"Go: A Kidd's Guide to Graphic Design," by Chip Kidd., is an amazing book!
Are you asking yourself why anyone would want to write a book about graphic
design for children? Isn't that a topic for high school or college classes?
Isn't it for people who will be using graphic design in their careers? Who
else would need to know much about it? Wouldn't that be a rather dry, dull
book for kids?
Surprise! From the opening cover of a bright red, octagonal sign with the
word GO, to the green, round STOP sign on the back, Kidd's book is one
visual and textual delight after another. Inside the covers are pages filled
with pictures, illustrations, colors, shapes and fonts explained in such a
way as to make everyone aware that everything we see in the world around us
is designed to make us experience items in certain ways. All of this is
presented in an easy-to-understand, humorously exciting manner that will
keep kids (of all ages) turning the pages to see what comes next.
The author's introduction defines graphic design as problem-solving, and
we should care about it because it affects us all the time. Unless something
is from nature, it has to be designed, and graphic design when used with the
right combinations of pictures and type can make our brains respond in
certain ways. (Understanding how it does this may help when we are bombarded
by advertising everywhere!)
Kidd takes the reader through a very brief history of graphic design,
starting with the cave paintings of Lascaux, France, to Barack Obama's
campaign logo, inviting readers to create a design of their own as well.
Topics of scale, juxtaposition, cropping, color theory, positive and
negative space, and image quality in the "Form" chapter are illustrated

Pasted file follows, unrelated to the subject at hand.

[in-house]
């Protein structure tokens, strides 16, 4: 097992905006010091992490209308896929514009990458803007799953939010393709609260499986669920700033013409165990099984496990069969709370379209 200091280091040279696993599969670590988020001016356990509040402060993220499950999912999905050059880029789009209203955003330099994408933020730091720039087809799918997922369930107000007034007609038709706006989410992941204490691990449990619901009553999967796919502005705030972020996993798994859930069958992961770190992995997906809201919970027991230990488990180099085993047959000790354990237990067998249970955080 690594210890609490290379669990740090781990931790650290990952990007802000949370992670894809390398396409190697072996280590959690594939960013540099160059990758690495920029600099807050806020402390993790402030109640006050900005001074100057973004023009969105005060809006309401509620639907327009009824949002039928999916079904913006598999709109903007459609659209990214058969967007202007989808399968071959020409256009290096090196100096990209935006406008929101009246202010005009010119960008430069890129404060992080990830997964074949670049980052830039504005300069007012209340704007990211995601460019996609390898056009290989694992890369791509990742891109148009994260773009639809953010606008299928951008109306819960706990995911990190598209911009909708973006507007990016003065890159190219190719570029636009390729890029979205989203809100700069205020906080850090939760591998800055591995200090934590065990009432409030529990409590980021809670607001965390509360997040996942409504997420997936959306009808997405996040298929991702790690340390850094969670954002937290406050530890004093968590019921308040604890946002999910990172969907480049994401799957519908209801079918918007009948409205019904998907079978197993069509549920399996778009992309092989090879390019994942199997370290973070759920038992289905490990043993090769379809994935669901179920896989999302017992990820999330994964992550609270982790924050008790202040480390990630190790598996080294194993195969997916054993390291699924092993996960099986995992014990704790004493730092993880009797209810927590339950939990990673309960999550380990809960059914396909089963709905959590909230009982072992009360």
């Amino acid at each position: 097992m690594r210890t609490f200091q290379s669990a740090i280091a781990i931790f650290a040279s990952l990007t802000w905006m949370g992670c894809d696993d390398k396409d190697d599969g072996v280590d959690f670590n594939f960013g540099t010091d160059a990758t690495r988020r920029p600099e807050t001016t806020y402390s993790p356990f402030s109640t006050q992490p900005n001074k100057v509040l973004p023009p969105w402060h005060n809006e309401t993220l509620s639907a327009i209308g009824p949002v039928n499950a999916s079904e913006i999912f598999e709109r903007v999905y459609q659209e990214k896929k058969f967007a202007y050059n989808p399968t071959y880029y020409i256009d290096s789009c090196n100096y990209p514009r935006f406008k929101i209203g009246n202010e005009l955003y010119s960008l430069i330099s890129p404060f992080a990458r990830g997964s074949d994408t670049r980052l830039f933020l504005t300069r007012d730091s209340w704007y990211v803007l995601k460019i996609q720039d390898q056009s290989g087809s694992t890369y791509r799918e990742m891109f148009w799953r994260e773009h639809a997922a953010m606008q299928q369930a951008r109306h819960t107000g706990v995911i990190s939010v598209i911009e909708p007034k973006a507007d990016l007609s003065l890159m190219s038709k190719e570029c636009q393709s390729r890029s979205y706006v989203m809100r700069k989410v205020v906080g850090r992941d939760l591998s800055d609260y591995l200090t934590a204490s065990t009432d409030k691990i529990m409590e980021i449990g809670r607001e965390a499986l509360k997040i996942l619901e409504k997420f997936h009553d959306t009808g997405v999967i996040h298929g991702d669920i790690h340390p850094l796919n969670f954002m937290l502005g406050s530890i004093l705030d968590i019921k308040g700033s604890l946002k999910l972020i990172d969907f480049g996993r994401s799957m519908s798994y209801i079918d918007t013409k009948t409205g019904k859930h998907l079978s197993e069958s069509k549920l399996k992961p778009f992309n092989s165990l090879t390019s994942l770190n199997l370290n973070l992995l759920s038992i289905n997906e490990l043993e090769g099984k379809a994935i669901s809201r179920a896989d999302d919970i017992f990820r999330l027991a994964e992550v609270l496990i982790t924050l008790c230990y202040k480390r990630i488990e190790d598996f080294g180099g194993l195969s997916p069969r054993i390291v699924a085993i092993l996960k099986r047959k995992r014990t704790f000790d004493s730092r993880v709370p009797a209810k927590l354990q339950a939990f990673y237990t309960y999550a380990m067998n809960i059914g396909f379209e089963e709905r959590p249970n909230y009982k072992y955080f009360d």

through the use of book covers, comics, photography and packaging.
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The "Typography" chapter explains typefaces, styles, points,
picas, kerning, leading, color, proportions and textures with
examples and histories that are easy to understand. With clearly
defined examples so all those frustrating terms finally make sense,
Kidd has almost accomplished a miracle! If you have ever wondered
why certain text is more pleasing to you than others, this chapter
will give insight into why.
In the third chapter, "Content," Kidd explains that content is
what drives a design, as the purpose of the design must be
communicated to the audience. This is sometimes the hardest part of
design to understand. To illustrate its importance, he starts with
two different "Exit" signs. Through the use of the font, color and
shape, the reader can clearly see how one sign is vastly superior to
the other. Going on to give examples of how imagery, illusion,
metaphor, visual flavor and even font type can relay information
about the content, Kidd gives the reader insight on how all these
separate parts of design play together to evoke responses in humans.
Finally, the book wraps up with a chapter of 10 projects that
encourage children to play with design on their own. None of the
projects would be expensive, often involving materials ready
available to anyone.
I encourage everyone to take a look at this fantastic book. Young
or old, interested in creating a design yourself or just wanting
information on how design affects our world, this informative,
interesting book is fun and it's a quick, easy read.
Come in and explore lots of unusual nonfiction offerings at the
Lincoln Public Library, 725 Pekin St.
[By LOUELLA MORELAND, youth services librarian,
Lincoln Public Library District]
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